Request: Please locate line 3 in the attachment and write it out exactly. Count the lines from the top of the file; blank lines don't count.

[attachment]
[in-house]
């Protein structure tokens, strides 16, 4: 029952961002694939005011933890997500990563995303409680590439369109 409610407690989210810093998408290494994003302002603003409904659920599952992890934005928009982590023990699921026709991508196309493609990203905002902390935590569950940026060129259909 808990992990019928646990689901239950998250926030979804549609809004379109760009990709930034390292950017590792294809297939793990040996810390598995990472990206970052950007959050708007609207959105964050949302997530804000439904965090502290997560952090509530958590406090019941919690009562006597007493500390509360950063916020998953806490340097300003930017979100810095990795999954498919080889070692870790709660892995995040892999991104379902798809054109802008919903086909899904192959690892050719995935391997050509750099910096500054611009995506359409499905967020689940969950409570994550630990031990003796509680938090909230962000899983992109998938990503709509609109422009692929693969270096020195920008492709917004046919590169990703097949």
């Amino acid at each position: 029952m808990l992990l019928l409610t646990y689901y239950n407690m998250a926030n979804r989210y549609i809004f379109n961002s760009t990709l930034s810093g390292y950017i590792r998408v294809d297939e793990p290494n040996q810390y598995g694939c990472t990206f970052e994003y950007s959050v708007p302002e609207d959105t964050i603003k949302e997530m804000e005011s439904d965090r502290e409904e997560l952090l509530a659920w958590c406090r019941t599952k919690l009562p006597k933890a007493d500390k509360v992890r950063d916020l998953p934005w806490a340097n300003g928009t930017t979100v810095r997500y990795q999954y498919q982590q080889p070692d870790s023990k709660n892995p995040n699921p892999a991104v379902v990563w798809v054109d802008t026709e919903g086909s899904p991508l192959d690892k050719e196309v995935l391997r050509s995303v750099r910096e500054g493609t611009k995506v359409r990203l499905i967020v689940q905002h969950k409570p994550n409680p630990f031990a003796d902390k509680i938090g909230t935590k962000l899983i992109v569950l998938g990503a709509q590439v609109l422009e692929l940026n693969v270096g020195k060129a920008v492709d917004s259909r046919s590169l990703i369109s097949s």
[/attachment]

């Amino acid at each position: 029952m808990l992990l019928l409610t646990y689901y239950n407690m998250a926030n979804r989210y549609i809004f379109n961002s760009t990709l930034s810093g390292y950017i590792r998408v294809d297939e793990p290494n040996q810390y598995g694939c990472t990206f970052e994003y950007s959050v708007p302002e609207d959105t964050i603003k949302e997530m804000e005011s439904d965090r502290e409904e997560l952090l509530a659920w958590c406090r019941t599952k919690l009562p006597k933890a007493d500390k509360v992890r950063d916020l998953p934005w806490a340097n300003g928009t930017t979100v810095r997500y990795q999954y498919q982590q080889p070692d870790s023990k709660n892995p995040n699921p892999a991104v379902v990563w798809v054109d802008t026709e919903g086909s899904p991508l192959d690892k050719e196309v995935l391997r050509s995303v750099r910096e500054g493609t611009k995506v359409r990203l499905i967020v689940q905002h969950k409570p994550n409680p630990f031990a003796d902390k509680i938090g909230t935590k962000l899983i992109v569950l998938g990503a709509q590439v609109l422009e692929l940026n693969v270096g020195k060129a920008v492709d917004s259909r046919s590169l990703i369109s097949s």